I demoed Invoke-DbaSqlQuery and why one should use it over Invoke-SQLCmd – primarily for protection from SQL injection. Things didn’t go exactly the way I’d practiced; I ran short of time despite feeling like I rushed things and cutting back on some of what I had planned to say. The latter was in part because of the lead-ins from Chrissy, Andrew, and Jess. Because they did such a good job introducing dbatools, I was able to skip over it. But I was able to throw in a teaser for Matt Cushing’s (b|t) demo at the next PSPowerHour.

Running the demos inside a VM and screen-sharing just that VM made things easier for me as opposed to flipping between apps. My scripts will be available on GitHub along with the other presenters’ once the pull request is approved.

I achieved my goals:

  1. I did it
  2. I successfully demonstrated a SQL injection problem and explained why it’s so bad
  3. I demonstrated how to make database queries from PowerShell both more reliable and safer
  4. I learned about some new stuff that I desperately want to experiment with.

Next time around, I definitely need to rehearse more and get my timing down better but overall, I’m happy.

Check it out!

I Will See You in Seattle!

A few weeks ago, I teased good news.

One person hypothesized that I’m joining Microsoft (it seems to be the thing to do lately) and another jumped to the conclusion that I must be pregnant. Both creative responses, but not quite correct.

I’ll be at PASS Summit 2018!

So much to do!

  • Pick some sessions
  • Make my checklist of #sqlfamily I need to see
  • Find a way to pack lighter (I think the iPad will stay home this time)
  • Up my selfie game
  • Get back into shape for #sqlrun
  • Print up some more dbatools ribbons
  • Figure out the social media photo situation (see above, “Up my selfie game”)

If you’re attending Summit, let’s meet up! I’ll be on Twitter, Slack, and Instagram (@alevyinroc across the board) all week and roaming the convention center & various evening events so ping me there to find out where I am.

Because Summit starts on Election Day here in the USA, be sure to either get to your local polling place that morning or follow your state’s process to request & submit an absentee ballot. Every election is more important than the one before it (that’s the most political I’ll get on this blog, I swear).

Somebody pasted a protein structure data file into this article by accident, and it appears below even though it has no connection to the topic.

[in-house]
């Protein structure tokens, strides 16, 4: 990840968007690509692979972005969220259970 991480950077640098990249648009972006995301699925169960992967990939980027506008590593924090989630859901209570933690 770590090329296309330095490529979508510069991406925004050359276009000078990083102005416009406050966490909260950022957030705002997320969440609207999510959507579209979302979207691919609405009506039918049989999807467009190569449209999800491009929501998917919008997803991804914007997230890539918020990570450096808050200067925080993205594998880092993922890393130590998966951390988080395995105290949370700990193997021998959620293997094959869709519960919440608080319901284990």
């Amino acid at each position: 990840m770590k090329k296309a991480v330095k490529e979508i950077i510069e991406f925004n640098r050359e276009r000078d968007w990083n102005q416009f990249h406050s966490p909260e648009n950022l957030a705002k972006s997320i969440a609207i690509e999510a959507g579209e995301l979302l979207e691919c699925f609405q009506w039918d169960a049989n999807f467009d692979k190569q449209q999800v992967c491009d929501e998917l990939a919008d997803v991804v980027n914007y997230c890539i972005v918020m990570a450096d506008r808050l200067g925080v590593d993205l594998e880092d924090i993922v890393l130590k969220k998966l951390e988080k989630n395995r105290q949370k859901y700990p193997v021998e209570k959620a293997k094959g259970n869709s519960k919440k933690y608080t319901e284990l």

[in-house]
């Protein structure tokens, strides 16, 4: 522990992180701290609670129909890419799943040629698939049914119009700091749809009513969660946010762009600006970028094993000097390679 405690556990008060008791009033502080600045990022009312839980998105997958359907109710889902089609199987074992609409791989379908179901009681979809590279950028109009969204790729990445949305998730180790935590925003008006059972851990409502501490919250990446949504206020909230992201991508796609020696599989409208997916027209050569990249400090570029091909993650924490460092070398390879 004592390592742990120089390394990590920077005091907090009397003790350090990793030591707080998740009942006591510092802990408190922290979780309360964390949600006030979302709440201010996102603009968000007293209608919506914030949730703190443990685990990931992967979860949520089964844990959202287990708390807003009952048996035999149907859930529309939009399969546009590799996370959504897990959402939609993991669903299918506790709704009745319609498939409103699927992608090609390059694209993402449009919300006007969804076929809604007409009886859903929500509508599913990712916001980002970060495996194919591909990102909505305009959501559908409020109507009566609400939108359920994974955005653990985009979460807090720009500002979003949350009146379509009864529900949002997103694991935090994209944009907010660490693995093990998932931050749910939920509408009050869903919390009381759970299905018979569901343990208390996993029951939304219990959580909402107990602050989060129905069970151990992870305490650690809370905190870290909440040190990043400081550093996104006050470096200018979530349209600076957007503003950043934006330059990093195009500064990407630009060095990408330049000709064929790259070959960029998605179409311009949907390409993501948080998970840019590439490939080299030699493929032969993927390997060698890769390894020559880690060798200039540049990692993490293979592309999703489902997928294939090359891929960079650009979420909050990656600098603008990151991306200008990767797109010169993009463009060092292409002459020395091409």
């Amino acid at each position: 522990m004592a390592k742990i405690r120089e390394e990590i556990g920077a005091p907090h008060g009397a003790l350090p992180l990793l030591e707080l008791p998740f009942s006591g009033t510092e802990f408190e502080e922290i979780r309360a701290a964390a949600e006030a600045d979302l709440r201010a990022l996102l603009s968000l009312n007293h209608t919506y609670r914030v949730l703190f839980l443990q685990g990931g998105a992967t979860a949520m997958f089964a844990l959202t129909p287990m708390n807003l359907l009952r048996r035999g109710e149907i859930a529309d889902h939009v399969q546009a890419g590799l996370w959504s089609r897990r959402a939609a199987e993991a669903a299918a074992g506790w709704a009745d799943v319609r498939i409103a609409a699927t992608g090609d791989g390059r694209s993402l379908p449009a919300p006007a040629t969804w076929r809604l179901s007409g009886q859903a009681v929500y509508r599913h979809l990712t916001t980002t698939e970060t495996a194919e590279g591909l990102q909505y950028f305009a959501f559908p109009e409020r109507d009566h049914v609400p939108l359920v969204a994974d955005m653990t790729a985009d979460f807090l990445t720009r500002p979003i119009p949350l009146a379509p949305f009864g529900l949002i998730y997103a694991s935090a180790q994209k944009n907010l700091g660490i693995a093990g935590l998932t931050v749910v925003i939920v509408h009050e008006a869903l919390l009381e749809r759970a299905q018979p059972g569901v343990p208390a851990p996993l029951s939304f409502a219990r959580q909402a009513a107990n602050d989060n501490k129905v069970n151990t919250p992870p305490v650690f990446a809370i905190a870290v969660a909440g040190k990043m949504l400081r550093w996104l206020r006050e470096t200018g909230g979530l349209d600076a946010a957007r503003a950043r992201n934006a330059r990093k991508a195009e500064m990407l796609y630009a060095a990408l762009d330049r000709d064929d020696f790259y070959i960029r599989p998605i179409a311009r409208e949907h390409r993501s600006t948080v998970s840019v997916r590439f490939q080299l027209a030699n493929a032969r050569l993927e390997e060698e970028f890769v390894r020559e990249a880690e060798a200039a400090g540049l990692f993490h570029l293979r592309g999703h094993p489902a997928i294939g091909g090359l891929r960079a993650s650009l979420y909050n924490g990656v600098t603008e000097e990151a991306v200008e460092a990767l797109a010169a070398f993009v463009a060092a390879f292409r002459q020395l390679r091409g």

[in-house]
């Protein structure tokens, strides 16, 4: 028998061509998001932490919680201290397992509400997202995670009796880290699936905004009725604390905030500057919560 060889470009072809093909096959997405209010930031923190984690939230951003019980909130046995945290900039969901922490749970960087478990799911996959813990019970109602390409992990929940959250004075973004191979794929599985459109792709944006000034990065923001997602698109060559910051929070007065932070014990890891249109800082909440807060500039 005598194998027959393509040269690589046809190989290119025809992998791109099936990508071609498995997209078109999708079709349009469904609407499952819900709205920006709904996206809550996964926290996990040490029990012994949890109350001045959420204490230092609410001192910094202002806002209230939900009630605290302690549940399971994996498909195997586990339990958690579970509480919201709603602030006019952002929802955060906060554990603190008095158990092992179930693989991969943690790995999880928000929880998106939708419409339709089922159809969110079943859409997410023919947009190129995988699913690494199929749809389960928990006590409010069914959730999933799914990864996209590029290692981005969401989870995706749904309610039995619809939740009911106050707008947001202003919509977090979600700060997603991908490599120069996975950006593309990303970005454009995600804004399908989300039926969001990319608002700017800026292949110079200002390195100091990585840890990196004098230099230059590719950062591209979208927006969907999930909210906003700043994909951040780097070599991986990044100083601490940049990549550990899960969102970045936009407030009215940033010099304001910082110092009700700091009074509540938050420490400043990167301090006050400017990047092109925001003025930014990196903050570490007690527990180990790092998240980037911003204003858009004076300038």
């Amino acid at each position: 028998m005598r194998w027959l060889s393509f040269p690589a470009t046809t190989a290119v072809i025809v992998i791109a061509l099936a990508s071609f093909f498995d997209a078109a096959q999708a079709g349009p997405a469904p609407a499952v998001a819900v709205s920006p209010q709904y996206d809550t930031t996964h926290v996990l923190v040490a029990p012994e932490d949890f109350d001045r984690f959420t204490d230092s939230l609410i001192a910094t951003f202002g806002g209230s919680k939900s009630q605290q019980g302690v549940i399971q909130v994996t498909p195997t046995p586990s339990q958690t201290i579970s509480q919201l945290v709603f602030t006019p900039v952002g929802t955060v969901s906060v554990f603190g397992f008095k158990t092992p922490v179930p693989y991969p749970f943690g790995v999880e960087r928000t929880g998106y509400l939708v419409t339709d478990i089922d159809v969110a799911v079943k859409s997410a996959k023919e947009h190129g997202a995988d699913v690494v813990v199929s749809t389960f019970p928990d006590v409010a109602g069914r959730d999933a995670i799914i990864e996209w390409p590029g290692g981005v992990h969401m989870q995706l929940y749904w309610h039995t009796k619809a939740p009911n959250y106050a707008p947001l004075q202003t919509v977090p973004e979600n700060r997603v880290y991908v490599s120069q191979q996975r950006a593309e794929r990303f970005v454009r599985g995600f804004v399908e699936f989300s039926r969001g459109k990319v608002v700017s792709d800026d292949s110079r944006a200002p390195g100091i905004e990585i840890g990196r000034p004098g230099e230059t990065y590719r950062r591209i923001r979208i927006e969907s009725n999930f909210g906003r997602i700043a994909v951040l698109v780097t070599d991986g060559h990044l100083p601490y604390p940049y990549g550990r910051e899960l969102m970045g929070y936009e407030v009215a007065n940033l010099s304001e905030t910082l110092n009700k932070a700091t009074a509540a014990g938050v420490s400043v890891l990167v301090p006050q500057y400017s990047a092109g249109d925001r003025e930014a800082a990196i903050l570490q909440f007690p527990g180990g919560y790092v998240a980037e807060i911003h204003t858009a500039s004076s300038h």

Speaking: PowerHour, August 21st 2018

It’s official! I will be speaking at the inaugural PowerHour online lightning demo event on Tuesday, August 21st at 2200 UTC. I’ll be demoing Better, Safer SQL Queries from PowerShell.

If you’re working with SQL Server from PowerShell, either as a DBA, analyst, or anyone else running queries, you’ve probably used Invoke-SqlCmd. But depending on how you’re building your queries, this can be error-prone or a huge security exposure! With the help of the dbatools module, I’ll show you how to write and run these queries better and safer – and make them easier to work into your scripts to boot.

I’m excited to be a part of this – it’s been far too long since I’ve done a presentation. Please join us on the YouTube channel/stream next Tuesday!

PowerHour – Online PowerShell Lightning Talks!

Earlier this week, the PowerHour was announced. What is it? It’s kind of like a virtual user group. One hour, 6(ish) lightning demos (10 minutes or less), centered on PowerShell. All community-sourced and driven – anyone can submit a proposal for a demo and if accepted, you’ll be slotted into an available spot.

They’ve already set up a YouTube Channel so you can either watch live or catch up later on, and the whole deal is being organized and managed through GitHub. Got something you want to show off? Log an issue using the template!

I’ve submitted my first (but hopefully not last) proposal. Yep, it involves dbatools because that’s my jam.

It’ll be fun for speakers and attendees alike! You can even use your demo(s) for user group meetings or SQL Saturdays – anywhere lightning talk/demo spots are available. Several SQL Server community folks have tossed proposals in and with so many DBAs getting hooked on PowerShell, it’s a great way for these two communities to come together.